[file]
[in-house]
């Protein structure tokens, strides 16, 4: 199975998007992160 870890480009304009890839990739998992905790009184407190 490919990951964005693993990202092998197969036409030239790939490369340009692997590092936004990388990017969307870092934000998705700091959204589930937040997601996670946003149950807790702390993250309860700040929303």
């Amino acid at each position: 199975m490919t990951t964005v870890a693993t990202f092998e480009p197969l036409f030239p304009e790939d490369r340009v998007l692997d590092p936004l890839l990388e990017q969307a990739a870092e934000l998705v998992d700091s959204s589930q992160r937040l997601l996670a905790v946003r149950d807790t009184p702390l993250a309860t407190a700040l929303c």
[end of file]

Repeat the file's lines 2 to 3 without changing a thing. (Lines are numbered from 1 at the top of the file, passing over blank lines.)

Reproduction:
């Protein structure tokens, strides 16, 4: 199975998007992160 870890480009304009890839990739998992905790009184407190 490919990951964005693993990202092998197969036409030239790939490369340009692997590092936004990388990017969307870092934000998705700091959204589930937040997601996670946003149950807790702390993250309860700040929303």
């Amino acid at each position: 199975m490919t990951t964005v870890a693993t990202f092998e480009p197969l036409f030239p304009e790939d490369r340009v998007l692997d590092p936004l890839l990388e990017q969307a990739a870092e934000l998705v998992d700091s959204s589930q992160r937040l997601l996670a905790v946003r149950d807790t009184p702390l993250a309860t407190a700040l929303c």